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1.  How does the impact of a community trial on cardio-metabolic risk factors differ in terms of gender and living area? Findings from the Isfahan healthy heart program 
Objective:
To assess the impact of gender and living area on cardiovascular risk factors in the context of a comprehensive lifestyle intervention program.
Design:
Data from independent sample surveys before (2000--2001) and after (2007) a community trial, entitled the Isfahan Healthy Heart Program (IHHP) were used to compare differences in the intervention area (IA) and reference area (RA) by gender and living area.
Setting:
The interventions targeted the population living in Isfahan and Najaf-Abad counties as IA and Arak as RA.
Participants:
Overall, 12 514 individuals who were more than 19 years of age were studied at baseline, and 9570 were studied in postintervention phase.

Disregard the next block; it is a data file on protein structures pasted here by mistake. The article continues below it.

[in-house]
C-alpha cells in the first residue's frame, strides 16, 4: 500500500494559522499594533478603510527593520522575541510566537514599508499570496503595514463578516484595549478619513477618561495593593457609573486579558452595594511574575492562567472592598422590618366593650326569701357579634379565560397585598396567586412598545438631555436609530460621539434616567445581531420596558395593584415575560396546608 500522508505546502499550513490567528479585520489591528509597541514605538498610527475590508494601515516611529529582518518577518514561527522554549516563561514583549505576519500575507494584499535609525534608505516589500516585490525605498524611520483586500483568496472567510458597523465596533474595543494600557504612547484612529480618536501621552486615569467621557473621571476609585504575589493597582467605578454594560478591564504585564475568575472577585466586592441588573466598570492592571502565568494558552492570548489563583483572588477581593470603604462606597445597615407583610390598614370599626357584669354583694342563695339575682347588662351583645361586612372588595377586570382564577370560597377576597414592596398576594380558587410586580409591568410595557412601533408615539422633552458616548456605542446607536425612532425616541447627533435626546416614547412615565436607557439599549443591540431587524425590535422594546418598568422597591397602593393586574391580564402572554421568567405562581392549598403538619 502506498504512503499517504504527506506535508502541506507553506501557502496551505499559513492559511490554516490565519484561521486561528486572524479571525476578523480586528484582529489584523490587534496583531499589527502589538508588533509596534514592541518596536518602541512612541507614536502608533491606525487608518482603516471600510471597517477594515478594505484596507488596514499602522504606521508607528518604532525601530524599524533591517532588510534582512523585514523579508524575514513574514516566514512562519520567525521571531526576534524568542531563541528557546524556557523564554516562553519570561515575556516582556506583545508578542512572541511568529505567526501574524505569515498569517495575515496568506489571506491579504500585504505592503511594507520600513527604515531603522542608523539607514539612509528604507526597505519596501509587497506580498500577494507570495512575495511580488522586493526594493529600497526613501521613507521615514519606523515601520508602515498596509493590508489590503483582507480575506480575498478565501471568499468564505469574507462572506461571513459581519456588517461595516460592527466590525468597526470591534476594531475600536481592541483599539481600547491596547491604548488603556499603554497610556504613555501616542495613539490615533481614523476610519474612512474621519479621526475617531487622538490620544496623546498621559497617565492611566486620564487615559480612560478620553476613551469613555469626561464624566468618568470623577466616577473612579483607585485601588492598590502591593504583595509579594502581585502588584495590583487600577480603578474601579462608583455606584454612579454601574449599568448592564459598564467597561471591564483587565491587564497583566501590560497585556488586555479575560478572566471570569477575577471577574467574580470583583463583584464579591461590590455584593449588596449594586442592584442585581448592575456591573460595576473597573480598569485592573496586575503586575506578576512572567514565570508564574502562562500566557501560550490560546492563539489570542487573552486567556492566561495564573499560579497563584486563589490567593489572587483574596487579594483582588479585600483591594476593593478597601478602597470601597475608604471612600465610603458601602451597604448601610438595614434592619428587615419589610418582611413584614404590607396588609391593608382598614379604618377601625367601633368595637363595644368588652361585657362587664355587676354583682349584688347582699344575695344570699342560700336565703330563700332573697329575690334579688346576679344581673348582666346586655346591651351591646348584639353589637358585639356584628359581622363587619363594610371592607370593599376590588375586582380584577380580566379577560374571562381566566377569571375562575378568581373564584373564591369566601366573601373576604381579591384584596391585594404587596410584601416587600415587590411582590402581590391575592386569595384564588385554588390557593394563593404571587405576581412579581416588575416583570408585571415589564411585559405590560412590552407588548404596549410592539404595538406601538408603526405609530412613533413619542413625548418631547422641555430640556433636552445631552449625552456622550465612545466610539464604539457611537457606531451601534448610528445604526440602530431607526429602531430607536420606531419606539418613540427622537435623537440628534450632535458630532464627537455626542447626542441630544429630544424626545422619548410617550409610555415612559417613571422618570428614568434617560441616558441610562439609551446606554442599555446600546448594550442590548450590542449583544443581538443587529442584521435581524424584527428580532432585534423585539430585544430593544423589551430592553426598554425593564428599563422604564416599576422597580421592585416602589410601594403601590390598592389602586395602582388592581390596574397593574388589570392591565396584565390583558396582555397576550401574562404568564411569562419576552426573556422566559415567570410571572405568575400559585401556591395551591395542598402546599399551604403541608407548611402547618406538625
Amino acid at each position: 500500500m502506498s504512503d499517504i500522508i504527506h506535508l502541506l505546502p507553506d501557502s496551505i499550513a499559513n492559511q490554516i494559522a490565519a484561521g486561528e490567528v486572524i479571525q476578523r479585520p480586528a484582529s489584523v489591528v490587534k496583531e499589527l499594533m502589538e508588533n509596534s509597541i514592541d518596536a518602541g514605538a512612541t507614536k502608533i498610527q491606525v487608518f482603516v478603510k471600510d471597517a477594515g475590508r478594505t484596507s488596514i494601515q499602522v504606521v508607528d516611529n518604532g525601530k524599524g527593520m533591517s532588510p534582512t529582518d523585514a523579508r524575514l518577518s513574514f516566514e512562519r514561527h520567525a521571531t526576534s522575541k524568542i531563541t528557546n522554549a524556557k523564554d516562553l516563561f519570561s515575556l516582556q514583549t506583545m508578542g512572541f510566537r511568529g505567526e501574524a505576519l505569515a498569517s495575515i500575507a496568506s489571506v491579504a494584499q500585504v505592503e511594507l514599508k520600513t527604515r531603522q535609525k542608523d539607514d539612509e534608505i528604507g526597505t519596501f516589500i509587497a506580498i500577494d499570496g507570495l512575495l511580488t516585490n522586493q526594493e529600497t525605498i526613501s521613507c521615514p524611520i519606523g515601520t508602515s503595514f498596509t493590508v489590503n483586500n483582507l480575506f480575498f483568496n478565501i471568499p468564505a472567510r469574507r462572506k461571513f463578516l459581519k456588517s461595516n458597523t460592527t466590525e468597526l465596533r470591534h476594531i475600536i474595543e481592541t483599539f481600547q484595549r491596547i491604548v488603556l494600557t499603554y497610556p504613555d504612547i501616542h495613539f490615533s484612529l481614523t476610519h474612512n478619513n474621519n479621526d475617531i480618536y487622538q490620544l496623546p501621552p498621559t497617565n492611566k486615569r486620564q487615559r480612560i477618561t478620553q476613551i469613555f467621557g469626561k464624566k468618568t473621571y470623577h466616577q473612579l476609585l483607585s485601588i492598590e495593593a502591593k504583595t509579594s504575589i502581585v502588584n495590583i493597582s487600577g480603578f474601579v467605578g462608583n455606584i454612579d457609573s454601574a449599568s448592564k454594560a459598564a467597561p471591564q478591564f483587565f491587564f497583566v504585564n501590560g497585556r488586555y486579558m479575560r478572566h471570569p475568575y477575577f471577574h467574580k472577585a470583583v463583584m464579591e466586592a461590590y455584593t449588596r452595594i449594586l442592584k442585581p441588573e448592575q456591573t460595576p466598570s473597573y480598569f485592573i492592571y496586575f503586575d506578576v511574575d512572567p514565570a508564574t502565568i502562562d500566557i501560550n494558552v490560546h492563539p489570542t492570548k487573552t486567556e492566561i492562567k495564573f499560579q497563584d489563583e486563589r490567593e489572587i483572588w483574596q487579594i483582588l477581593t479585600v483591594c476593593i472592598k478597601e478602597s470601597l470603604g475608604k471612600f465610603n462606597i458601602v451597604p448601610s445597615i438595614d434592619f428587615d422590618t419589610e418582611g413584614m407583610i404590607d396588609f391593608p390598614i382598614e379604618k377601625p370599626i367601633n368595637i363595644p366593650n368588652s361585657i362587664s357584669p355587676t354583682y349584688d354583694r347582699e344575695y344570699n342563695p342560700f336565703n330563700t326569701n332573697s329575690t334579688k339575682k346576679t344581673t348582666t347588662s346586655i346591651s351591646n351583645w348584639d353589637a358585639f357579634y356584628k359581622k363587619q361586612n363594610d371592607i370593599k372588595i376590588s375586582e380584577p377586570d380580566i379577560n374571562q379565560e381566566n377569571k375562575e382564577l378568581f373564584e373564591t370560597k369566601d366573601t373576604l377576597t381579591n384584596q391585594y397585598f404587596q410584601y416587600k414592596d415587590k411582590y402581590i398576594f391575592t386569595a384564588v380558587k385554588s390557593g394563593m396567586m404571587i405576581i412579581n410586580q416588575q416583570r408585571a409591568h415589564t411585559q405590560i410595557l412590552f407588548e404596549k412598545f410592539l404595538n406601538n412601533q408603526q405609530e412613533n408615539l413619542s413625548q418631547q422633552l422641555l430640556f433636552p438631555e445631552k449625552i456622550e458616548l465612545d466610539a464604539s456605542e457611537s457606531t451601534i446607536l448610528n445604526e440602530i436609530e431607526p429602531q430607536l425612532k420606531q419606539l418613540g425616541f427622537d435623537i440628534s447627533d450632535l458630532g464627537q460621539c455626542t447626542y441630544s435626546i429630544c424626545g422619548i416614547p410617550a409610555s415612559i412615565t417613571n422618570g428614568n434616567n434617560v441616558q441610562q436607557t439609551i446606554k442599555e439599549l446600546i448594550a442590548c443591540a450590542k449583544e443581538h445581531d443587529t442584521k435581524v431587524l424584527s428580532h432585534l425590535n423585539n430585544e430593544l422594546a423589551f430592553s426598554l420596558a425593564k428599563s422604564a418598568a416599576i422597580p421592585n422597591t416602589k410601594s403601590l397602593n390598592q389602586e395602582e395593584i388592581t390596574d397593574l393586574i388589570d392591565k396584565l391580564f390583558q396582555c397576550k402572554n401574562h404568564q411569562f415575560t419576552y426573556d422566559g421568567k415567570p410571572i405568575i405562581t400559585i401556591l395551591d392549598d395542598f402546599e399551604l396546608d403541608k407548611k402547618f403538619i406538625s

Interventions:
Multiple activities were conducted in connection with each of the four main strategies of healthy nutrition, increasing physical activity, tobacco control, and coping with stress.
Main Outcomes:
Comparing serum lipids levels, blood pressure, blood glucose and obesity indices changes between IA and RA based on sex and living areas during the study.
Results:
In IA, while the prevalence of hypertension declined in urban and rural females (P < 0.05). In IA, the prevalence of hypercholesterolemia and hypertriglyceridemia decreased in both females and males of urban and rural areas except for hypercholesterolemia in rural males (P < 0.01). In RA, the significant changes include both decrease in the hypercholesterolemia among rural males (P < 0.001) and hypertriglyceridemia in urban females (P < 0.01), while hypertriglyceridemia was significantly increased in rural females (P < 0.01).
Conclusions:
This comprehensive community trial was effective in controlling many risk factors in both sexes in urban and rural areas. These findings also reflect the transitional status of rural population in adopting urban lifestyle behaviors.